metalprint

Understanding The Printing Process On Metals

The exact definition of printing is sometimes disputed, as it could be said printing dates back thousands of years. However, printing in its modern form is commonly said to be ancestrally linked to an invention by Johannes Gutenberg in 1435, in German. He used a wooden type printing machine for printing 30 copies of the Bible on vellum (made from calf leather).

The origin of metal prints

In the 1730s, William Caslon created a metal type printing machine. Compared to wooden types, metal types were very durable and considered a milestone in printing. A major drawback of these machines was that they were very time-consuming.



The compositor had to fix the individual metal types on the composing stick one by one. Words were separated using dummy metal types. Lines were separated by inserting metal strips between the lines.

Letterpress printing is perhaps the oldest method of printing. In this method, the letters and images to be printed are projected out of the so-called “relief plate”. Letters and images are embossed on the relief plate in metal print.

After that, hot metal types were introduced. In this new technology, the compositor sat before a keyboard and simply typed the text. Every keystroke sent a coded message to create type on the fly using molted metal.

In the early days, linotype machines were used (in which molten metal is poured when a complete line of text is typed), and then followed monotype machines (in which molten metal is poured when a single character is typed). The benefit of monotype machines was that the compositor could make corrections quickly.

Metal photo prints

In order to print photographs, half-tone blocks were invented for metal photo prints. A half-tone block is a metal plate on which a pattern of embossed dots is created. When pressed on an ink pad, these dots get inked, and when this block is pressed on paper, the photograph is printed on paper.

Nowadays, lithography and offset printers are used to print a large number of copies in a short time with high-quality printouts.



In lithography, the letters and images to be printed are at the same level as the plate. Oil and water repel each other. The plate (if the printout is multicolored) used in litho printing is created using the printout you take on the laser printer or imagesetter.

The letters and images are printed on the plate. When this plate is brought into contact with ink and water, the oily ink sticks to the printed portion of the plate and water sticks to the unprinted portion. Since the oily ink and water repel each other, the ink doesn’t spread on the unprinted portion of the plate.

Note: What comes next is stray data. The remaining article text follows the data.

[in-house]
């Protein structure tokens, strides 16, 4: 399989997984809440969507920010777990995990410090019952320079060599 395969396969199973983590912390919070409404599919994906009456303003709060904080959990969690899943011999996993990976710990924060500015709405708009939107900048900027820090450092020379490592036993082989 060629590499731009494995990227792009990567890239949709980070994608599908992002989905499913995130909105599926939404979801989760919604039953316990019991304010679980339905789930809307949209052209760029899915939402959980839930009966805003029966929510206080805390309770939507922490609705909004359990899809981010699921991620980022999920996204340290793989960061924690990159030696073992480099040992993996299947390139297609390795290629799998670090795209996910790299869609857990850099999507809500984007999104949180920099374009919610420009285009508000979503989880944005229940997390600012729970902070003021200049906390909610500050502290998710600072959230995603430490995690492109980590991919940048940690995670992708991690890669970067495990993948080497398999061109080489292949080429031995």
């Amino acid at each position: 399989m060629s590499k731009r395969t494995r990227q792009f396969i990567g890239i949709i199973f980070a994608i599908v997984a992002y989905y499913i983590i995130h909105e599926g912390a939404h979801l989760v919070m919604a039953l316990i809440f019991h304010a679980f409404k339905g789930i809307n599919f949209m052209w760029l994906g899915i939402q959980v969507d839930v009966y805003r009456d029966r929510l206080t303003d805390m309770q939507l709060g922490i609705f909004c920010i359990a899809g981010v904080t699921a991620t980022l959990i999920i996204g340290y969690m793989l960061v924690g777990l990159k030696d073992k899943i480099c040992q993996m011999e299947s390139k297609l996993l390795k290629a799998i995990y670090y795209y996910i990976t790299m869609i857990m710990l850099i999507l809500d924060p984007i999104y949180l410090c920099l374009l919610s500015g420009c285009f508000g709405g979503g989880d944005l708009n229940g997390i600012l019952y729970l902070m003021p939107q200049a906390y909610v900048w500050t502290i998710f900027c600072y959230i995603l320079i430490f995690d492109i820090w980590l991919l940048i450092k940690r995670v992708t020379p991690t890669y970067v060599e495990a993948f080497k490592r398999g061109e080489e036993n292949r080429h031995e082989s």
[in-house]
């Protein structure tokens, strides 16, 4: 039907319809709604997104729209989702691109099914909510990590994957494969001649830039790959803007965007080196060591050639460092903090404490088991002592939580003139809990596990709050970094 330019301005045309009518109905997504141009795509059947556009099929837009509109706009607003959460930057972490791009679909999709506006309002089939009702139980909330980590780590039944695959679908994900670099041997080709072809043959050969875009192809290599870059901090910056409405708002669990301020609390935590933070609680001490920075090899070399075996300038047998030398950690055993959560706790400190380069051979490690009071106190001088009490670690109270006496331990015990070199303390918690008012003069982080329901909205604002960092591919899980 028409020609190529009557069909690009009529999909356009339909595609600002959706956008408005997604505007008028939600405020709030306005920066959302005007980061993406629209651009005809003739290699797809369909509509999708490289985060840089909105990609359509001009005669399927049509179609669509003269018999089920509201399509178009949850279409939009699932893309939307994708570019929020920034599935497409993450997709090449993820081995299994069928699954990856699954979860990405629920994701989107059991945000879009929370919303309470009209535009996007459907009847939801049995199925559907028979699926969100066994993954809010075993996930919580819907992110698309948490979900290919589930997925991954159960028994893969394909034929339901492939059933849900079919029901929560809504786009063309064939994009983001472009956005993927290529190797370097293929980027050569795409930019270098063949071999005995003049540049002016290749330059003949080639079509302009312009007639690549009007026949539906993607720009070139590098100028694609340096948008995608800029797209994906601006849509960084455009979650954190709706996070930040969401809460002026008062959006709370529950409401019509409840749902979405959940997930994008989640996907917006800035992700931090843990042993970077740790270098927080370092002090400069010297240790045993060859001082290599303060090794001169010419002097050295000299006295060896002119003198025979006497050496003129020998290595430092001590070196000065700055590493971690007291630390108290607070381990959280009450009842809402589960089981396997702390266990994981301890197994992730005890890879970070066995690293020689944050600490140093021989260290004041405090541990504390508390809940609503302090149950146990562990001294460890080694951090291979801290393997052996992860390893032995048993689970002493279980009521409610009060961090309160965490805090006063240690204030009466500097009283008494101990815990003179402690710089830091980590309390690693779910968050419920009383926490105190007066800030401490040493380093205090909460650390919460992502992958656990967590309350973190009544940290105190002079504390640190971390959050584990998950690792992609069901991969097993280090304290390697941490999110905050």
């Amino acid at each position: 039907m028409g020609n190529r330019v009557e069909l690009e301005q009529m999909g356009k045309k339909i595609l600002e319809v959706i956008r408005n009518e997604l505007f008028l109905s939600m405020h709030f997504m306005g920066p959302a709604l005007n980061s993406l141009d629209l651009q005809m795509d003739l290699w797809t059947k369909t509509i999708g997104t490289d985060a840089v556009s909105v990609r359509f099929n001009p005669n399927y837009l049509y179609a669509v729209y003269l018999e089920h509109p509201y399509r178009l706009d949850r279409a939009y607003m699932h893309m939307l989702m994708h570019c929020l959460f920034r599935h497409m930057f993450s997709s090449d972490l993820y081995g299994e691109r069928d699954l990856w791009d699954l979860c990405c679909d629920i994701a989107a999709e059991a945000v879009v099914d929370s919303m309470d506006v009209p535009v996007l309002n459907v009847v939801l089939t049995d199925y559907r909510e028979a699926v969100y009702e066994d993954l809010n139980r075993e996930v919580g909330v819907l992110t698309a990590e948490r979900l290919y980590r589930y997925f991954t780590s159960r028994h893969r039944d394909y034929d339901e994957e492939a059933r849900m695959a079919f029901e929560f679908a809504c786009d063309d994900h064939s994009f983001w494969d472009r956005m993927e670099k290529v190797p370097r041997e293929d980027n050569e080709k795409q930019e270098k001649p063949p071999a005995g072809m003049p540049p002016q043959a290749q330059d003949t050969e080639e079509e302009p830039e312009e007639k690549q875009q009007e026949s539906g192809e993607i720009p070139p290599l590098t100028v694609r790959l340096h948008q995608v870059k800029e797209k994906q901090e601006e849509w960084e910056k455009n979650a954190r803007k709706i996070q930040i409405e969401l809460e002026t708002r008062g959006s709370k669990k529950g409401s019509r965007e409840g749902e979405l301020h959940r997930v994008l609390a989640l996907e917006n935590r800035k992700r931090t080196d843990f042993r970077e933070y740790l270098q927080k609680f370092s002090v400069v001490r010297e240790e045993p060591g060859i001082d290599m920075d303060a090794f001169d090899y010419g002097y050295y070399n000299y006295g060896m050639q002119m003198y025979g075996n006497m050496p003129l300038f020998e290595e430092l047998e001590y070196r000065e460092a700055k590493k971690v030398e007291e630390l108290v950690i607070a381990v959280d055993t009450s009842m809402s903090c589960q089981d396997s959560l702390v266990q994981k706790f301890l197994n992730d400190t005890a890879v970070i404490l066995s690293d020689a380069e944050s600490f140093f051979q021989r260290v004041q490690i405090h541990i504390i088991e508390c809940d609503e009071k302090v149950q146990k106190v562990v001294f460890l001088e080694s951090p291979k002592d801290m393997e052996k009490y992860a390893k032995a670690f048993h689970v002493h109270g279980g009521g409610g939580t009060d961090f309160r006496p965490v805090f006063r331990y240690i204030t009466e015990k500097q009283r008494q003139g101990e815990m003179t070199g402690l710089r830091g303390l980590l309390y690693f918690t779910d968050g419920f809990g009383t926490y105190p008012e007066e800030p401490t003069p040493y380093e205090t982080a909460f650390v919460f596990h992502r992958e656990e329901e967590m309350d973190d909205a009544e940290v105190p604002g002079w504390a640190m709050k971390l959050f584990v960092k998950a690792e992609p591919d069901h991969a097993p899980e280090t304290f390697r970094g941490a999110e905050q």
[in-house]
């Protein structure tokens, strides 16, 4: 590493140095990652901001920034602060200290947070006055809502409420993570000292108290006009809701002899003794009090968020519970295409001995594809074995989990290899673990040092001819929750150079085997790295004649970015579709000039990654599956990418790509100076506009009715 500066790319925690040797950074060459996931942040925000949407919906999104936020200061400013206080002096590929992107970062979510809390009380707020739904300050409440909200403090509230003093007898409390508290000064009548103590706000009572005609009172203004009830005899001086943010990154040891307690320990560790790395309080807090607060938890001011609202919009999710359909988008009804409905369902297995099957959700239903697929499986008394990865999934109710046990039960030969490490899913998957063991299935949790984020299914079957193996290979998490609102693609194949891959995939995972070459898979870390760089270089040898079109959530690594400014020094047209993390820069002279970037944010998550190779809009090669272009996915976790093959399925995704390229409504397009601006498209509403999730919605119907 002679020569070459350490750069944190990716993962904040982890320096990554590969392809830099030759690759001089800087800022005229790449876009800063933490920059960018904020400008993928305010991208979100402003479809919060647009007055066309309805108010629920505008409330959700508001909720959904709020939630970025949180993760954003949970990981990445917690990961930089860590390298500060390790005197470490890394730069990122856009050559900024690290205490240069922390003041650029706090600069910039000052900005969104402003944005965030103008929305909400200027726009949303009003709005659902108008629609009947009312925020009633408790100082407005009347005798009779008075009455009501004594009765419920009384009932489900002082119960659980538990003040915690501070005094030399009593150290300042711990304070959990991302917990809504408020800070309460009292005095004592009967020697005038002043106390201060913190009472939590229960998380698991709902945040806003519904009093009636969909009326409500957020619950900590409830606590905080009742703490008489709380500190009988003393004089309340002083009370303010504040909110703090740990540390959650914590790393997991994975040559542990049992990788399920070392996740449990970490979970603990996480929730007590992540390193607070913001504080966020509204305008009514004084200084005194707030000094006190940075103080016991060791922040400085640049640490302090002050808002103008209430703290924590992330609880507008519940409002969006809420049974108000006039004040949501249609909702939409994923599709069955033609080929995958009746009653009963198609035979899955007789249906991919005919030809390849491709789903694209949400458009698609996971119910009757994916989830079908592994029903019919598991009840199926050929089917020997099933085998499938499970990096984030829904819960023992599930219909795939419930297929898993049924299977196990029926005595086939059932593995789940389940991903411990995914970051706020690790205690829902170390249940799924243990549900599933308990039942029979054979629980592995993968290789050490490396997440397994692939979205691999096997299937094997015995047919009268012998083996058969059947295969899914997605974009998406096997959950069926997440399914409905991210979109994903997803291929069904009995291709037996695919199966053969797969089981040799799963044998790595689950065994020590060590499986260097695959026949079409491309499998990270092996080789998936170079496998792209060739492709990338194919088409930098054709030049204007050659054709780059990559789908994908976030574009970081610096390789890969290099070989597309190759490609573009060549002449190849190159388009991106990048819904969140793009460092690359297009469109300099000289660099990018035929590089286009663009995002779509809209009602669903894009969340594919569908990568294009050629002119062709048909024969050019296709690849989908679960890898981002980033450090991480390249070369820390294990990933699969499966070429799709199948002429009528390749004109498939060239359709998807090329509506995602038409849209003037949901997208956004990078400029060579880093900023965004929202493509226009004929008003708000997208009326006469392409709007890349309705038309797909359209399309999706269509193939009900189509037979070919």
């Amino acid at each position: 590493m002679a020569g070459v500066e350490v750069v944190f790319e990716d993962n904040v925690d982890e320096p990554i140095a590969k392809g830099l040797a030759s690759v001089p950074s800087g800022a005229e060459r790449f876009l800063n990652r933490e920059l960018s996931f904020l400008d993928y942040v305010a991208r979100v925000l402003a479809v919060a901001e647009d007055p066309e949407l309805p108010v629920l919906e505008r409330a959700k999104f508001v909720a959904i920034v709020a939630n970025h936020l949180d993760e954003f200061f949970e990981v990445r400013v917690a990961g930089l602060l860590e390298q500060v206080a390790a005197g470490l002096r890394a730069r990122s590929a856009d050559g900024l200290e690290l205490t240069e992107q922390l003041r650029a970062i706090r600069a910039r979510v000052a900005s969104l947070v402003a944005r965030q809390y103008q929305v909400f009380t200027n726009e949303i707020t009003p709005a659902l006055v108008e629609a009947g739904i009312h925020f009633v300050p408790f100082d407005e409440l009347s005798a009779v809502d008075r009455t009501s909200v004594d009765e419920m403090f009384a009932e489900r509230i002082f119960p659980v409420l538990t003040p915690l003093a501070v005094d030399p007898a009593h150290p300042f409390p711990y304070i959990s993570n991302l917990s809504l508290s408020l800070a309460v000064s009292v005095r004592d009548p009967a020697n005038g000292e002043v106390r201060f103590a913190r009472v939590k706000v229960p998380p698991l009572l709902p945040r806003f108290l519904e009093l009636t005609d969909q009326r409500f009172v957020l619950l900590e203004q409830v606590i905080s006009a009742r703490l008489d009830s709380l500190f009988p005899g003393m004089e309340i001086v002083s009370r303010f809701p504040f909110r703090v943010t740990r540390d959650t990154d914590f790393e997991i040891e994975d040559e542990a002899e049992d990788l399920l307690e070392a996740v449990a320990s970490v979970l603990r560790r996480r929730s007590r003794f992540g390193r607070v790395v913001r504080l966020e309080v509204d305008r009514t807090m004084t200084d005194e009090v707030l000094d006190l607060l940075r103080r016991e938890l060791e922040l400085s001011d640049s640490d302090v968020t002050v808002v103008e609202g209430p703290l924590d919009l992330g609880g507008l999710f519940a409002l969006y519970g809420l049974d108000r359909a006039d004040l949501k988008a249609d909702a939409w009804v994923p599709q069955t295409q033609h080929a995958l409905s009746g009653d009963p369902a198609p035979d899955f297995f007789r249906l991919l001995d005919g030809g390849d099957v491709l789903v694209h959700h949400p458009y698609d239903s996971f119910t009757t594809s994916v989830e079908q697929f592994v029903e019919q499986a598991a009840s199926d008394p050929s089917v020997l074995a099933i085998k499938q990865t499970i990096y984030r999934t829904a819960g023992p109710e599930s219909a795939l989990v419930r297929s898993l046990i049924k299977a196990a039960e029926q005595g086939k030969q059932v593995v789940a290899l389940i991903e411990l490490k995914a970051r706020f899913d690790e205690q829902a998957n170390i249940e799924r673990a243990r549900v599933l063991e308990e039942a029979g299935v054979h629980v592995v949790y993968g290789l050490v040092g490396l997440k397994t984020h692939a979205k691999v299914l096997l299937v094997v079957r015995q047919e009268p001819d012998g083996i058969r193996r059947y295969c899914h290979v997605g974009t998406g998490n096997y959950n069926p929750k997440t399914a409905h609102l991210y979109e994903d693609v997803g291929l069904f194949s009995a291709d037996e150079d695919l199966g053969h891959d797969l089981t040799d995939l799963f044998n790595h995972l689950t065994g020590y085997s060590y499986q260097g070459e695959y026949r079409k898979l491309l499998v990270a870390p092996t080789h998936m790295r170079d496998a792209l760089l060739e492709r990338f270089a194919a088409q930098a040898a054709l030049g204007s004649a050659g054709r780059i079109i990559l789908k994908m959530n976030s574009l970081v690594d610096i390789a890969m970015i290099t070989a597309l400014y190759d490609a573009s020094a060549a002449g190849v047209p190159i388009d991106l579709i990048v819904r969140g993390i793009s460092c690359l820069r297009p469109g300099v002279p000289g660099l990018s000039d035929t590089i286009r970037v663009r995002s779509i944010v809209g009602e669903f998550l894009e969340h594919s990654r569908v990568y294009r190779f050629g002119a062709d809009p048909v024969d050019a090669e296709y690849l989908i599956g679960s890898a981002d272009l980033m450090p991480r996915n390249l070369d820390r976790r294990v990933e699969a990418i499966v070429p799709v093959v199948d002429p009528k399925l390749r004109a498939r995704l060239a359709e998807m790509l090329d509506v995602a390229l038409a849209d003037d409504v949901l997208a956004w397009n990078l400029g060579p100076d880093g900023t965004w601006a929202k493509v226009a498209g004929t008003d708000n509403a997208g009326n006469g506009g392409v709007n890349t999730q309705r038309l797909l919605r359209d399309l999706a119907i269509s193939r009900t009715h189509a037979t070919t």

Offset printing

Offset printing is generally used to undertake litho printing. The plate is wound over the plate cylinder. The inking roller and dampening roller continuously ink and dampen the plate wound on the plate cylinder.

The letters and the images are transferred to the rubber-coated blanket roller. Finally, the letters and images on the blanket roller are transferred to the paper that passes over the impression cylinder.

Creating the prints

During offset printing, there are two different types of printing presses that might be used. Sheetfed presses are a type of printing that uses individual sheets that are manually fed through the presses.

Web presses are a type of printing that uses large rolls of paper that are then cut into the appropriate size during the finishing processes. Web presses are usually reserved for large printing jobs, whereas sheetfed presses can be used on shorter runs.

Regardless of the type of press that is used, the printing process remains the same. Ink is applied to the metal plates that were created, and then the paper is loaded.

The metal plates will transfer the ink to the paper during the printing process, and then the procedure is repeated for each of the four colors, creating your full-color project.



Finishing the job

The finishing process involves everything that has to occur to your product after printing and before it is delivered to you. This includes being cut into the appropriate sizes, being bound, or being folded.

For instance, business cards are usually printed in a large sheet and then need to be cut down to the appropriate size. Booklets need to be bound before they are completed, and brochures need to be folded.

Most of the time, this part of the printing process will be done by machine. Your printer likely has a machine that can cut through hundreds of sheets of paper at once, as well as one designed to automatically fold papers.

This allows them to complete those parts of the process quickly and efficiently. Binding can take more time, ranging on the type of binding utilized. Binding options include stapling, stitching, and gluing, depending on the project at hand.

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